Life cycle greenhouse gas analysis for automotive applications – A case study for taxis in Singapore

Author(s): Benjamin Reutera,*, Karl Schönsteinerb, Markus Wagnerb, Daniel Gleyzesa, Tobias Massiera, Thomas Hamacherb, Markus Lienkampc
a TUM CREATE Limited, 1 CREATE Way, Singapore 138602, Singapore
b Institute for Energy Economy and Application Technology, Technische Universität München, Arcisstr. 21, 80333 Munich, Germany
c Institute of Automotive Technology, Technische Universität München, Boltzmannstr. 15, 85748 Garching, Germany
International Journal of Smart Grid and Clean Energy, vol. 3, no. 2, April 2014: pp. 127-134
ISSN: 2315-4462 (Print)
ISSN: 2373-3594 (Online)
Digital Object Identifier: 10.12720/sgce.3.2.127-134

Abstract: Within a life cycle analysis, we assess greenhouse gas (GHG) emissions and their environmental impact with respect to global warming for four different powertrain technologies. These are vehicles using petrol, diesel and compressed natural gas (CNG) as well as battery electric vehicles (BEVs). First, characteristics are derived for using the vehicles as taxis in Singapore. Then the upstream emissions of fuel and electricity supply are assessed in a well-to-tank (WTT) analysis and combined with the tank-to-wheel (TTW) emissions from fuel combustion in the engine. Electricity is found to cause least emissions per driven kilometre followed by CNG and diesel, whereas petrol ranks worst. The GHG emissions caused by the production of the respective vehicles are also analysed showing that BEVs cause highest emissions mainly due to the necessary battery production. However, after a total life-time mileage of 1.1 million km, the BEV taxi shows lowest emissions followed by the CNG vehicle. A brief sensitivity analysis proves that this result is quite stable and it shows that the vehicle consumption, the emission factor of the electricity generation in Singapore and the cycle stability of the battery have the greatest influence on the overall results.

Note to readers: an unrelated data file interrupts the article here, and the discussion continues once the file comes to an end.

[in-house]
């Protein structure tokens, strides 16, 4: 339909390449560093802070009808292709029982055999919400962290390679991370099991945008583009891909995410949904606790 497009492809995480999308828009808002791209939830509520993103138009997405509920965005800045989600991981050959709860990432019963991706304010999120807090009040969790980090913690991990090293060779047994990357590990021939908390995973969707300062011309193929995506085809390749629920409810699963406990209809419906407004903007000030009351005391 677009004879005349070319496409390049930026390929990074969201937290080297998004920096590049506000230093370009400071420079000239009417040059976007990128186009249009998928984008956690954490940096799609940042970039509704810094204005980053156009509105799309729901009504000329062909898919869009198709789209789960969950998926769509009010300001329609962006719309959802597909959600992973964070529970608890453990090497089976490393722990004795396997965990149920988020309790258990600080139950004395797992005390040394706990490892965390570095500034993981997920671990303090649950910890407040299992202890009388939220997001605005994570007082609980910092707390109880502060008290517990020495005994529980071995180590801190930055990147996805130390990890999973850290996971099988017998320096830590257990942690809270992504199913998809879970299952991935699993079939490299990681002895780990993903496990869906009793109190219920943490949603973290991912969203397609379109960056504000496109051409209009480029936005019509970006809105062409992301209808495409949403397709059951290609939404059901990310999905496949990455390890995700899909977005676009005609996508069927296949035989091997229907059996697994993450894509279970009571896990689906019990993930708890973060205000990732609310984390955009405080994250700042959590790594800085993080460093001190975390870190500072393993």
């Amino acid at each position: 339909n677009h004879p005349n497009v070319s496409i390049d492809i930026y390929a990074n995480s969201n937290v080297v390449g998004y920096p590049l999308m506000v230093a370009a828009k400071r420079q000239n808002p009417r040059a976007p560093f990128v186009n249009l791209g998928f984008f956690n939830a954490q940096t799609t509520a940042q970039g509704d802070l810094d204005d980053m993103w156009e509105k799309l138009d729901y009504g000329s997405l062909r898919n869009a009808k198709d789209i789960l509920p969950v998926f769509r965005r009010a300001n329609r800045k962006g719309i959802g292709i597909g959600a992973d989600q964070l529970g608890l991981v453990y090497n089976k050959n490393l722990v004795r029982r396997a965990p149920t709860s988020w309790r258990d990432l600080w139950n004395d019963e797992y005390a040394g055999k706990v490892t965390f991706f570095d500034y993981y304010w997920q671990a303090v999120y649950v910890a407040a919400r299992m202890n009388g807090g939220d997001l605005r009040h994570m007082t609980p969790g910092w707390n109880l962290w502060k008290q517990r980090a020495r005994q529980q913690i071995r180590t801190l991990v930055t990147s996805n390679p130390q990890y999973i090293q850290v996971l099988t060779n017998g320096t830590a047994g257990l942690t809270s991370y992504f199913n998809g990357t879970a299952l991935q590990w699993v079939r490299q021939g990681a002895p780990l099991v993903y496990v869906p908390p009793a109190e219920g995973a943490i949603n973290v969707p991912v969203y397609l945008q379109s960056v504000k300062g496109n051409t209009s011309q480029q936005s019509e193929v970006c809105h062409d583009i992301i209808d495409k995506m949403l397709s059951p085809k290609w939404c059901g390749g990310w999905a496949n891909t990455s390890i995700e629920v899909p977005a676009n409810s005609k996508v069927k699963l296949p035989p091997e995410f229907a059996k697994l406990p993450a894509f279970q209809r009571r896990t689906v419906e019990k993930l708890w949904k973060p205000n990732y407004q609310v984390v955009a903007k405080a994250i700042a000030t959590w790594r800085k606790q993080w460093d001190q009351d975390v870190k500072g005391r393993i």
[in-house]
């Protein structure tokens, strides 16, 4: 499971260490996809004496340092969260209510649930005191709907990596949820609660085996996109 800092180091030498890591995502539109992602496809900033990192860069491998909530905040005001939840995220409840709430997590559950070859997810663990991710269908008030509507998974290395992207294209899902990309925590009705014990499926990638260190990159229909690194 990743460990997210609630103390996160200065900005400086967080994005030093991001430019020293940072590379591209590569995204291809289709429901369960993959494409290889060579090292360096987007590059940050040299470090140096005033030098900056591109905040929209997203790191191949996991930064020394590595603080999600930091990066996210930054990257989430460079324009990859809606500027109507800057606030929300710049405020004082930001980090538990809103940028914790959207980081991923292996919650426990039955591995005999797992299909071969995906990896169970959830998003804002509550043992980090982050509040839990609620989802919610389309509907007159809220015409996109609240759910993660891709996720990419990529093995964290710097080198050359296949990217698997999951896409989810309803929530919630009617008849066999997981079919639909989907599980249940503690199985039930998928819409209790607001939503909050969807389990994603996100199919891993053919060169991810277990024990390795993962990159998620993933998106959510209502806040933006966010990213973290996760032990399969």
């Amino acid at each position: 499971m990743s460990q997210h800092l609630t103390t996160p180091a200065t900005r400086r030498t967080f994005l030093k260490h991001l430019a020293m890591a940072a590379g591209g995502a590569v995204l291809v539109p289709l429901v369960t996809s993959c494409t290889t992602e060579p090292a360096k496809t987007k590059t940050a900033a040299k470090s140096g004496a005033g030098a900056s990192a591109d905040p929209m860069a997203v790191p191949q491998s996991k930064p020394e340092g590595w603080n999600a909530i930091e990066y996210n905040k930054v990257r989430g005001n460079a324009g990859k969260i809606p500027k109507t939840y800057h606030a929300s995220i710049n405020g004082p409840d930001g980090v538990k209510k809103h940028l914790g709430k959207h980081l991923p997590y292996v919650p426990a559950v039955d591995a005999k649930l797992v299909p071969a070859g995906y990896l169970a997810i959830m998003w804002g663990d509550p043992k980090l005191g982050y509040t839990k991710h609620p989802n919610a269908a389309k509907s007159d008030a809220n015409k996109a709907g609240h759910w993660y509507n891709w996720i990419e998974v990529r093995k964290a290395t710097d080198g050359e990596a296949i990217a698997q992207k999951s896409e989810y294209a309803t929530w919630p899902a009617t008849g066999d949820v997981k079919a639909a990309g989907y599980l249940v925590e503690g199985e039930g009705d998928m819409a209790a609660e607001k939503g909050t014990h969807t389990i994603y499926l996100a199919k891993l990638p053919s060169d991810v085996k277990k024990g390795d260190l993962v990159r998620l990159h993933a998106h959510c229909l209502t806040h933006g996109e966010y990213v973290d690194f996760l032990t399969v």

Keywords: Life cycle, battery electric vehicle, electromobility, greenhouse gas emissions, environmental impact

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